Transformers have recently emerged as a powerful tool for learning visual representations. In this paper, we identify and characterize artifacts in feature maps of both supervised and self-supervised ViT networks. The artifacts correspond to high-norm tokens appearing during inference primarily in low-informative background areas of images, that are repurposed for internal computations. We propose a simple yet effective solution based on providing additional tokens to the input sequence of the Vision Transformer to fill that role. We show that this solution fixes that problem entirely for both supervised and self-supervised models, sets a new state of the art for self-supervised visual models on dense visual prediction tasks, enables object discovery methods with larger models, and most importantly leads to smoother feature maps and attention maps for downstream visual processing.
The recent breakthroughs in natural language processing for model pretraining on large quantities of data have opened the way for similar foundation models in computer vision. These models could greatly simplify the use of images in any system by producing all-purpose visual features, i.e., features that work across image distributions and tasks without finetuning. This work shows that existing pretraining methods, especially self-supervised methods, can produce such features if trained on enough curated data from diverse sources. We revisit existing approaches and combine different techniques to scale our pretraining in terms of data and model size. Most of the technical contributions aim at accelerating and stabilizing the training at scale. In terms of data, we propose an automatic pipeline to build a dedicated, diverse, and curated image dataset instead of uncurated data, as typically done in the self-supervised literature. In terms of models, we train a ViT model (Dosovitskiy et al., 2020) with 1B parameters and distill it into a series of smaller models that surpass the best available all-purpose features, OpenCLIP (Ilharco et al., 2021) on most of the benchmarks at image and pixel levels.
We introduce submodel co-training, a regularization method related to co-training, self-distillation and stochastic depth. Given a neural network to be trained, for each sample we implicitly instantiate two altered networks, ``submodels'', with stochastic depth: we activate only a subset of the layers. Each network serves as a soft teacher to the other, by providing a loss that complements the regular loss provided by the one-hot label. Our approach, dubbed cosub, uses a single set of weights, and does not involve a pre-trained external model or temporal averaging. Experimentally, we show that submodel co-training is effective to train backbones for recognition tasks such as image classification and semantic segmentation. Our approach is compatible with multiple architectures, including RegNet, ViT, PiT, XCiT, Swin and ConvNext. Our training strategy improves their results in comparable settings. For instance, a ViT-B pretrained with cosub on ImageNet-21k obtains 87.4% top-1 acc. @448 on ImageNet-val.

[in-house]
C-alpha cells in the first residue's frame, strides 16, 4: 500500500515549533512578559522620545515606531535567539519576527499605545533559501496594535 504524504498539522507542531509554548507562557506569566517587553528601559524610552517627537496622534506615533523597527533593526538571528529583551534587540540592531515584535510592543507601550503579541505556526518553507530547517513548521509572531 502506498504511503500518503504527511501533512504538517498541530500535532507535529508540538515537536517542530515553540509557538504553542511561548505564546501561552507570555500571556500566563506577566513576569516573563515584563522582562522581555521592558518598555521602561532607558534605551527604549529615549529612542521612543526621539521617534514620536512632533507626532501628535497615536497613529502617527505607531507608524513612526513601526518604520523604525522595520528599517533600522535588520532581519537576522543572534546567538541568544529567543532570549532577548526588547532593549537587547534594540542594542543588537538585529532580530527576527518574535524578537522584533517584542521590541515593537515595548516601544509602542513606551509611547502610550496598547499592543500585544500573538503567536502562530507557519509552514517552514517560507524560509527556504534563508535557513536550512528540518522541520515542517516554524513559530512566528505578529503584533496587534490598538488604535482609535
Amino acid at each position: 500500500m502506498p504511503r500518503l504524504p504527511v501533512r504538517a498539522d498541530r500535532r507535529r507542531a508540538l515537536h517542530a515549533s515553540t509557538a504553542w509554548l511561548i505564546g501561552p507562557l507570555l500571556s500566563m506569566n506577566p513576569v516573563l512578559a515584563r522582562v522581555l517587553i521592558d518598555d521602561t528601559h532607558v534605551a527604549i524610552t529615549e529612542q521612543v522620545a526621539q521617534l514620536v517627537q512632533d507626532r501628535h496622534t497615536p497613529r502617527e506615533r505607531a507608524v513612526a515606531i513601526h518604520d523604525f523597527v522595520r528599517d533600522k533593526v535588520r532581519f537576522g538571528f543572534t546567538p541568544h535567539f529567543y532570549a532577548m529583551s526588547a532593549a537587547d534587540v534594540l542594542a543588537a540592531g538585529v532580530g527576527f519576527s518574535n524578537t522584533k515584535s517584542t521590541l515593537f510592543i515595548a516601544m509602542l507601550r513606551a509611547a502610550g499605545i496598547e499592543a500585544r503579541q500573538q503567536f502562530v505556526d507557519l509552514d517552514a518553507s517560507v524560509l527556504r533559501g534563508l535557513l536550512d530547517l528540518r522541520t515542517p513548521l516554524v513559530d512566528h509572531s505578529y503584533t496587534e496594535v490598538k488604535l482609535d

As the quality of few shot facial animation from landmarks increases, new applications become possible, such as ultra low bandwidth video chat compression with a high degree of realism. However, there are some important challenges to tackle in order to improve the experience in real world conditions. In particular, the current approaches fail to represent profile views without distortions, while running in a low compute regime. We focus on this key problem by introducing a multi-frames embedding dubbed Frontalizer to improve profile views rendering. In addition to this core improvement, we explore the learning of a latent code conditioning generations along with landmarks to better convey facial expressions. Our dense models achieves 22% of improvement in perceptual quality and 73% reduction of landmark error over the first order model baseline on a subset of DFDC videos containing head movements. Declined with mobile architectures, our models outperform the previous state-of-the-art (improving perceptual quality by more than 16% and reducing landmark error by more than 47% on two datasets) while running on real time on iPhone 8 with very low bandwidth requirements.